Confusion when explaining an incident.

Hello All, 

Not sure if this is a familiar situation or not? 

My 7 year old son has suffered from bullying at school the worst of which was dealt with but he has suffered verbal bullying and things like boys shaking their wet hands at his trousers after washing them and laughing, sort of low level less obvious bullying if you like. The other day he came home and said that while queuing outside the classroom an older boy who has picked on my son before, had pulled his ears and stamped on his foot and he had pushed this boy away from another younger boy when he'd turned on him. However the Head teacher said she spoke to the 3 boys involved including my son,  and all had a different story. So she viewed the CCTV and it showed our son pushing the other younger boy because he had threatened to pull our sons ears, while the older boy was bouncing around and trod on his foot. Our son is extremely honest and very rule abiding, but as with our older son who is also AS, it takes a lot of careful questioning to get to the actual facts. Unfortunately what has added to his anxiety is his class teacher telling him off for lying and that she is disappointed in him. He now thinks it's better not to tell teachers anything 'incase he's lying'. I guess my question is, how do I make sure he can say something if he is being bullied but cope with being able to sort out the sequence of events and get his story straight before saying anything? I feel like just telling him to keep his head down and don't say anything as I feel like the teachers don't understand that he struggles to communicate his concerns. 

I hope this makes sense as its kind of hard to explain.

Thank you.

Abbi

Parents
  • Hello Abbi,

    I‘m really sorry to hear about your son’s experiences; it’s brought back memories for me—either being accused of lying, which, like your son, I was cognitively not capable of, or being accused of “turning on the water works” for sympathy when actually I was incredibly distressed about something.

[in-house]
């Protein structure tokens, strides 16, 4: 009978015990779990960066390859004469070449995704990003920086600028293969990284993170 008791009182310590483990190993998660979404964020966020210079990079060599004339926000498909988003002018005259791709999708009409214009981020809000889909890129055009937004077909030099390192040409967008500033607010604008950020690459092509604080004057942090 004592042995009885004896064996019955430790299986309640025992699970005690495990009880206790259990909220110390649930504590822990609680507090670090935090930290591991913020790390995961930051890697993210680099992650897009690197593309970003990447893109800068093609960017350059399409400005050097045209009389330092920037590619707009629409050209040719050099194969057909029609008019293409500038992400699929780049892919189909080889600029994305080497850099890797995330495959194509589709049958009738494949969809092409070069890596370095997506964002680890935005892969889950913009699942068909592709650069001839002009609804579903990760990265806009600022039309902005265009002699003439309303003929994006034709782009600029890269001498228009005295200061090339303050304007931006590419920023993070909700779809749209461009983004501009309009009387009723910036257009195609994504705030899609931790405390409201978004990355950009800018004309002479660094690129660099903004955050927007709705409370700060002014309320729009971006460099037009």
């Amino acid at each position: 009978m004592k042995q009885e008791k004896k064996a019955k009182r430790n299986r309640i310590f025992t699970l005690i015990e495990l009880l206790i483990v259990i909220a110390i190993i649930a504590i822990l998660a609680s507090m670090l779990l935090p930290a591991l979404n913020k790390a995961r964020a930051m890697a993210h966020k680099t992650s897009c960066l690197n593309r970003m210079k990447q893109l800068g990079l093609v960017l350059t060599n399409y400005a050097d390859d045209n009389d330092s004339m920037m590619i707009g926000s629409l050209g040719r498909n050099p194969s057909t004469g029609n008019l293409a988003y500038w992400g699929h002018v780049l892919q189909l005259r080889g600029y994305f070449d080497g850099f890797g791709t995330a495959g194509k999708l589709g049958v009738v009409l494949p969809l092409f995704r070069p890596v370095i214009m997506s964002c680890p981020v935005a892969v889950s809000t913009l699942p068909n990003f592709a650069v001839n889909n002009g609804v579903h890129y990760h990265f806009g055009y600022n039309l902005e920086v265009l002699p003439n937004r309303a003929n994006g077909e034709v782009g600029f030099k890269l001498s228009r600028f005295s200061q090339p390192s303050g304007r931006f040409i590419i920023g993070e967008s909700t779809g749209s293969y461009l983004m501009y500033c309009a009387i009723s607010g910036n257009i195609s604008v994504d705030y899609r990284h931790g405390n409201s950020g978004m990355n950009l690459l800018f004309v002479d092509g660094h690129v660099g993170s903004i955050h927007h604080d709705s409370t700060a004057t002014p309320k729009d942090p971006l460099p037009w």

Irrespective of their qualifications and training, neurotypicals really struggle to see the world from any perspective other than their own, despite the fact they should have the capacity to at least part-empathise with your autistic 7 year old, and not expect him to perform to their standards.

    I’m not comfortable with the idea of telling him to just keep his head down, and I doubt you are either, but compl

    etely understand where you’re coming from out of exasperation. Are you in contact with the school’s SEN coordinator? I imagine they would be a good place to start. Regardless of disability, your son should have a voice if he is being bullied and be helped by specialist staff to develop this accordingly. While all kids have to learn to stick up for themselves, as you say your son is at a distinct disadvantage because of his impaired executive functioning and communication from his autism, which I imagine is more pronounced when stressed or anxious (such as when called in front of the head teacher).

    Sorry, not sure I’ve been particularly helpful there? Others here may have more recent experience or better knowledge of where to get appropriate help for this.

    All good wishes,

    Nessie

  • Irrespective of their qualifications and training, neurotypicals really struggle to see the world from any perspective other than their own, despite the fact they should have the capacity to at least part-empathise with your autistic 7 year old